* Andrew Bodnar faces up to 1 year in prison
* Lied to FTC about Plavix deal with Apotex
NEW YORK, April 6 (Reuters) - Andrew Bodnar, a former top executive at Bristol-Myers Squibb Co (BMY.N), faces up to a year in jail after pleading guilty to lying to federal officials about a deal to block a generic version of the company’s top-selling medicine.
Bodnar, who was a senior vice president of strategy and a member of Bristol’s executive committee, was indicted a year ago for misleading statements to the U.S. Federal Trade Commission about his dealings in 2006 with Canadian generic drugmaker Apotex Inc.
Bristol-Myers in 2007 agreed to plead guilty and pay a $1 million fine for misleading the government about its efforts to stop Apotex from selling a cheap form of its multibillion-dollar blood clot preventer Plavix in the United States. Bristol-Myers co-markets Plavix with French drugmaker Sanofi-Aventis (SASY.PA).
In addition to jail time Bodnar, who acted as Bristol’s negotiator with Apotex, is facing a fine of up to $100,000 or twice any gains derived from his crime, the U.S. Department of Justice said.
Bodnar attempted to cut a deal with Apotex under which Bristol said it would not launch its own competing generic form of Plavix if the Canadian company agreed to a settlement that would delay its launch of generic Plavix until 2011. The former executive, however, falsely told FTC officials that he had made no such assurances to Apotex.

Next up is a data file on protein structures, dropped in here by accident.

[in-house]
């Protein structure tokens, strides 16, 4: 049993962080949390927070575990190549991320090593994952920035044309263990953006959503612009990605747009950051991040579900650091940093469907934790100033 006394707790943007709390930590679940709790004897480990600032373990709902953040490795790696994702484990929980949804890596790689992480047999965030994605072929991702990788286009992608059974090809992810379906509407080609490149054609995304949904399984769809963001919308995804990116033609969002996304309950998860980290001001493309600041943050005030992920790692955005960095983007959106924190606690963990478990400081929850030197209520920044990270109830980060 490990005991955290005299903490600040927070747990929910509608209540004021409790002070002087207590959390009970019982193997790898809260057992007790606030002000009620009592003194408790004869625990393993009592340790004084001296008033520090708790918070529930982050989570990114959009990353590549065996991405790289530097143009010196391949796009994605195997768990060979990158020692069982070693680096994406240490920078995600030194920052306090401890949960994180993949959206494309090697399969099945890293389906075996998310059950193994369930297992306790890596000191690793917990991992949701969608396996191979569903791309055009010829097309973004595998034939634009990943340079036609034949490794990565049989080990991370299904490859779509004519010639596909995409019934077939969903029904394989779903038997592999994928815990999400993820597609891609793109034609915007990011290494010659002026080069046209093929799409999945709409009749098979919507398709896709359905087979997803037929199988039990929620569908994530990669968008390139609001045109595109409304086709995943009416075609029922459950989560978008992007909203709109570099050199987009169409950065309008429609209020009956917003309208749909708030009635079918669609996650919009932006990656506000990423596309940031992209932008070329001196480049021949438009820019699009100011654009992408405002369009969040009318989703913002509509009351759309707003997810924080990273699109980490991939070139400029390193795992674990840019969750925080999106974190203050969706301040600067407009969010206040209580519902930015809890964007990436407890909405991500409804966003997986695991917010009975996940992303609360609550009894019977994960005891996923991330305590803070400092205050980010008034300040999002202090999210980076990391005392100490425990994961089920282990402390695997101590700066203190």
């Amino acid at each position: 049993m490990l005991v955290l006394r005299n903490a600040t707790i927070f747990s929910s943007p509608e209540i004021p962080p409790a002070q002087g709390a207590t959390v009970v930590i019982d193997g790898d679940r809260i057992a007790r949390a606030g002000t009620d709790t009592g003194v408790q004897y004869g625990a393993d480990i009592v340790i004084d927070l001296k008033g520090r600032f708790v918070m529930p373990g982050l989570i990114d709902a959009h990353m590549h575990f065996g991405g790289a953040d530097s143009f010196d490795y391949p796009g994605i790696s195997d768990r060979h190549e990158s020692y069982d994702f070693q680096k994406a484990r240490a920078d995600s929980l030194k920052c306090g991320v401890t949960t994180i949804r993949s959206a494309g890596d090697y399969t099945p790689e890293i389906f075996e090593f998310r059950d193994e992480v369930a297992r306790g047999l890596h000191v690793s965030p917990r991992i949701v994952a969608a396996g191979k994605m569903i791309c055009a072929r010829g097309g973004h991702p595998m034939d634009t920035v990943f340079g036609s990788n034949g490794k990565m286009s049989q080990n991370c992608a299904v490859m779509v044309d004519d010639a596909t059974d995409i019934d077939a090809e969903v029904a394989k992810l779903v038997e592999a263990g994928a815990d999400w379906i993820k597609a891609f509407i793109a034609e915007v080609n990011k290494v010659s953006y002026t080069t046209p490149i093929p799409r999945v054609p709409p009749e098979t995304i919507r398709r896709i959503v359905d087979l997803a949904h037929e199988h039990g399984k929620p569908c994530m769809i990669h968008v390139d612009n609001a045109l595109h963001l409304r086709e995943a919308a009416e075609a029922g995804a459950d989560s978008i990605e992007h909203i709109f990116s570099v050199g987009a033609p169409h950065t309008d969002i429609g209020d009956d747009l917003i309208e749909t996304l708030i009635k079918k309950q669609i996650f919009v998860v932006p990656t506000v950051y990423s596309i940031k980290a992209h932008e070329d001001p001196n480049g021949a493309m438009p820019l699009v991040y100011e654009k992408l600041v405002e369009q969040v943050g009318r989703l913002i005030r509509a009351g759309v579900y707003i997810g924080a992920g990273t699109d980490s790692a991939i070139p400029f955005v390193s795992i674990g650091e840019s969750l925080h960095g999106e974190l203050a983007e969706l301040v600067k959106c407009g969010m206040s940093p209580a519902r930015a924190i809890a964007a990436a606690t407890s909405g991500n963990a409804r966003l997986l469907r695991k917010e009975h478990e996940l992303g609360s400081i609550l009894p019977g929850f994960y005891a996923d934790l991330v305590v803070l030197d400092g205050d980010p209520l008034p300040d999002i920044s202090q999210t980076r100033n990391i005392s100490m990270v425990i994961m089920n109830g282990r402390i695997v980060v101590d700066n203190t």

The FTC had previously told Bristol it would not approve a Plavix litigation settlement if the New York-based drugmaker promised not to launch its own generic.
“The prosecutions of BMS and its former senior executive, Andrew Bodnar, should send a strong message to the pharmaceutical community that attempts to undermine the federal government’s critical role of ensuring Americans have access to life-saving drugs, like Plavix, at the most competitive prices will not be tolerated,” Acting Assistant Attorney General Scott Hammond said in a statement.
“Those who attempt to mislead the federal government or undermine the integrity of its functions should expect to face criminal prosecution,” Hammond added.
Bodnar, a lawyer and medical doctor who was considered a right-hand man of then-chief executive Peter Dolan, was ousted from the company’s executive committee but was kept on as a “special status employee” after Dolan was fired by the drugmaker in September 2006.
Dolan was replaced by board member James Cornelius just weeks after the company’s efforts to block the Apotex generic drew a government investigation.
Apotex sold its generic Plavix briefly in the United States before a federal judge ruled that Bristol’s patents were valid and infringed by Apotex. (Reporting by Bill Berkrot and Ransdell Pierson; Editing Bernard Orr)